3) On the other hand, objective science can tell us what descriptively moral ‘means’ are – elements of cooperation strategies and, more importantly, what universally moral means are – cooperation strategies that exploit no one.

      Again, I don’t know what this claim means because I don’t properly understand how you’re using the word “moral” here.

      At times, you use the word “moral” as a synonym for “cooperation strategies”. Thus “descriptively moral ‘means’ are elements of cooperation strategies” would translate to “cooperation strategy ‘means’ are elements of cooperation strategies”, which is true but empty.

      So perhaps you’re using the “what we ought to do” meaning of “moral”, such that: “descriptively moral ‘means’ are elements of cooperation strategies” translates to: “the things that people describe as what we ought to do are elements of cooperation strategies”.

      But that claim is not true. At least, there is indeed a lot of overlap between “what people describe as what we ought to do” and “cooperation strategies”. But they are not the same thing.

      My example of garderers Tom and Fred, who do not want to cooperate (for entirely valid and sensible reasons) illustrates this. In general, people do not want to maximise cooperation; humans do not really like communism. What humans want and what leads to humans prospering is some balance between cooperation and individual endeavour.

      Further, as my example of the gardeners illustrates — unless you’re going to assert a totalitarian “people ought to maximise cooperation whether they like it or not” — which behaviours are “moral” depends on how people evaluate the outcomes, and thus there is no path to saying which behaviours are *objectively* moral, there will always be a subjective judgement in there.

      As always, I am happy to answer any of the specific points you made, but hoped this summary might best move the discussion forward.

      You seem to always shy away from actually engaging with my replies, instead retreating to once again repeating stock sentences derived from the SEP, namely the ones (3) quoted above. As I’ve said, I find them totally unconvincing, I don’t think they’re true, and I don’t even fully know what they’re supposed to mean. Doing little but quoting them at me repeatedly is not going to convince me and is not going to move the conversation forward.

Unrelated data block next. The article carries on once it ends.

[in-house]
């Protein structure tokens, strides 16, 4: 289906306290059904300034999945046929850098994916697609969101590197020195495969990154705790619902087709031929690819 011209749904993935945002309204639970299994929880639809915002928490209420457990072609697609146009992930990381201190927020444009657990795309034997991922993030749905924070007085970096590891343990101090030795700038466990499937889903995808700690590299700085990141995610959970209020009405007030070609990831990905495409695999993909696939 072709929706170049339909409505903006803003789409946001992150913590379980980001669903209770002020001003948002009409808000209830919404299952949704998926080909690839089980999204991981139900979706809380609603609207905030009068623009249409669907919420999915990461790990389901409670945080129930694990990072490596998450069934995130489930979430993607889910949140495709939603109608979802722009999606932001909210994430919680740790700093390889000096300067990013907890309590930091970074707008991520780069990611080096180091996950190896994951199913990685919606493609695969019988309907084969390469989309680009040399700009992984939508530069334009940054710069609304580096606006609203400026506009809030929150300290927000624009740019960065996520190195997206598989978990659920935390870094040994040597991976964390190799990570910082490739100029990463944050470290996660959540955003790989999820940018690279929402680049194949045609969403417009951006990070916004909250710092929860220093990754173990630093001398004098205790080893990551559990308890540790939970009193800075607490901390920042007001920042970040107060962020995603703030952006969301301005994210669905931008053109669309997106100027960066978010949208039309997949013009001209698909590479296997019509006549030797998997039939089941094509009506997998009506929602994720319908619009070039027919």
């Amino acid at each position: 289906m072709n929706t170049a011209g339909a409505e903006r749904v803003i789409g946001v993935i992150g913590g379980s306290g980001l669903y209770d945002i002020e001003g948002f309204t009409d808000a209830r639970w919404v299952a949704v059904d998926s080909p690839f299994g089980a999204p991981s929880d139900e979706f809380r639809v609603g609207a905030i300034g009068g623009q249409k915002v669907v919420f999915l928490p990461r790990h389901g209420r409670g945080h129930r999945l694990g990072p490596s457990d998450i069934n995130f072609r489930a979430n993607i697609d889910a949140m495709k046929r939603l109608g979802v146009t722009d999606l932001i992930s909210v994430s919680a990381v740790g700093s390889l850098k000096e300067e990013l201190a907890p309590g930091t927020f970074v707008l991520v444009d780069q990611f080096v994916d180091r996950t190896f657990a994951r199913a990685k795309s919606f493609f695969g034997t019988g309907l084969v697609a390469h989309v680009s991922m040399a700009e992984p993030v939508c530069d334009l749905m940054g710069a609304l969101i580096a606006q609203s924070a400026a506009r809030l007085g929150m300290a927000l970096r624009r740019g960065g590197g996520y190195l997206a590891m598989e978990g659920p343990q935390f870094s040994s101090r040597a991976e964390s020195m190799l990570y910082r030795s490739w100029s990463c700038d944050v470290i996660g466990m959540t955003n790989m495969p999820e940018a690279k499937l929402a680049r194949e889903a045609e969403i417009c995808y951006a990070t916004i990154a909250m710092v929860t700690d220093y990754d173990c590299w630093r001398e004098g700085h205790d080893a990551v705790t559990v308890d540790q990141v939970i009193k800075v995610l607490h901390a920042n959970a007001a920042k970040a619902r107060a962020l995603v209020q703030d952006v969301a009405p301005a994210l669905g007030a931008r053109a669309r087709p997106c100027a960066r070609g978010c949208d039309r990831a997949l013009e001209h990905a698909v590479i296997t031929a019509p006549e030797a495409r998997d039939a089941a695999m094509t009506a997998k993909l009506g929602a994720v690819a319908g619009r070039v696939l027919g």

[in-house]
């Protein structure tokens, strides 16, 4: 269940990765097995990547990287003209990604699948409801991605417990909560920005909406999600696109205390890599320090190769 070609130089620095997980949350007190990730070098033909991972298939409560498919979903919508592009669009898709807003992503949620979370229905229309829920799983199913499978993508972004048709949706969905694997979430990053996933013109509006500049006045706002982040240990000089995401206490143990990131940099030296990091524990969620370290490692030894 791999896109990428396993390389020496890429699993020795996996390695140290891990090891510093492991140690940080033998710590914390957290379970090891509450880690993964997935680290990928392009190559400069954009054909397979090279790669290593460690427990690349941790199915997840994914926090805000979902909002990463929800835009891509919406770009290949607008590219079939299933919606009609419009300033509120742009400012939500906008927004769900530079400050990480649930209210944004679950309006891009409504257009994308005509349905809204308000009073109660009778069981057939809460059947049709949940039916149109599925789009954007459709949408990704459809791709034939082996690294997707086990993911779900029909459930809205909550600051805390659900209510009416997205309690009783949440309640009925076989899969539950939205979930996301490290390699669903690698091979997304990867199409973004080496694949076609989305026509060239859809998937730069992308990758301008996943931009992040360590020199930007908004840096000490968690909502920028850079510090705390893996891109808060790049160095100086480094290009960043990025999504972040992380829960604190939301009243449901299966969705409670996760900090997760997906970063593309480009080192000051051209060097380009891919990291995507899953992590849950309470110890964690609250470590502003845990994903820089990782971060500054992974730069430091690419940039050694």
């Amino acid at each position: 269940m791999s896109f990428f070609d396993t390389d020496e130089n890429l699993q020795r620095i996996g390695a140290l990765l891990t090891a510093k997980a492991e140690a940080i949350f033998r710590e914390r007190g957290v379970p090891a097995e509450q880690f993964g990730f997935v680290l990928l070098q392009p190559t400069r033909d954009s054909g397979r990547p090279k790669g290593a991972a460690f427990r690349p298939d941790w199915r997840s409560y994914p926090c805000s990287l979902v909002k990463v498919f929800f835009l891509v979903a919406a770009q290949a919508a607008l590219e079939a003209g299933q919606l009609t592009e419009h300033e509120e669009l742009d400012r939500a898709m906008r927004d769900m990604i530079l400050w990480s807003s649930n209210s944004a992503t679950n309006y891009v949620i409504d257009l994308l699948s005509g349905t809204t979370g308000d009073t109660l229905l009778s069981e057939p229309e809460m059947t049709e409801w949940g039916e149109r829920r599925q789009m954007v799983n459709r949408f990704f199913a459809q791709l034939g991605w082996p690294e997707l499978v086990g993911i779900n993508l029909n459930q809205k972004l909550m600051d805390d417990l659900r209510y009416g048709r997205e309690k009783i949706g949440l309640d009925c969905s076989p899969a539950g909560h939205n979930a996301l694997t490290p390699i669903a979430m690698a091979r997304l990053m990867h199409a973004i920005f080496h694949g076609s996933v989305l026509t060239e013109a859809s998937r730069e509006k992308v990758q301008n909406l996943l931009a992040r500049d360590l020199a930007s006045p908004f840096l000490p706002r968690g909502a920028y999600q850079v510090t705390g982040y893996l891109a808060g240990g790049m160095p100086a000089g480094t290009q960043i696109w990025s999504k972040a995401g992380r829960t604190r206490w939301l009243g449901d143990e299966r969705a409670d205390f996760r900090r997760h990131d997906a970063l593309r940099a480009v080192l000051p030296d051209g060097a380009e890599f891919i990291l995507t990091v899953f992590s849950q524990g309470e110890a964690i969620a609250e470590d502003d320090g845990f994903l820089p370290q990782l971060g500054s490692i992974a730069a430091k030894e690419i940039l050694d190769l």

As I’ve said, I think you’re confused in your own mind about what words such as “moral” mean, and the way to sort that is to, whenever you use the word “moral”, also put in brackets a phrase explaining what you mean by it. Thus, what would that quote (3) look like if you did that?

    18. Mark Sloan

      Hi Coel,

      I apologize for addressing you as “Cole” last time. I had a cousin who spelled his name Cole and I tend to default to that when I am thinking hard about what I am trying to get across.

      So far as I know, I use “moral” consistent with standard usage in moral philosophy, including as used in multiple SEP articles. That usage includes definitions such as “Rules defining right and wrong”, “Cultural norms about what everyone ought to do”, and the SEP definitions of what is descriptively and normatively moral and how moral realism is defined.

      When the question is asked “How do you define morality?” a utilitarian, virtue ethicist, and Kantianist will have answers which specifically describe their moral system. Their answers would not lead you to claim they are “Using a non-standard definition of morality”. Why are you saying I am using a non-standard definition when I do the equivalent regarding morality as cooperation?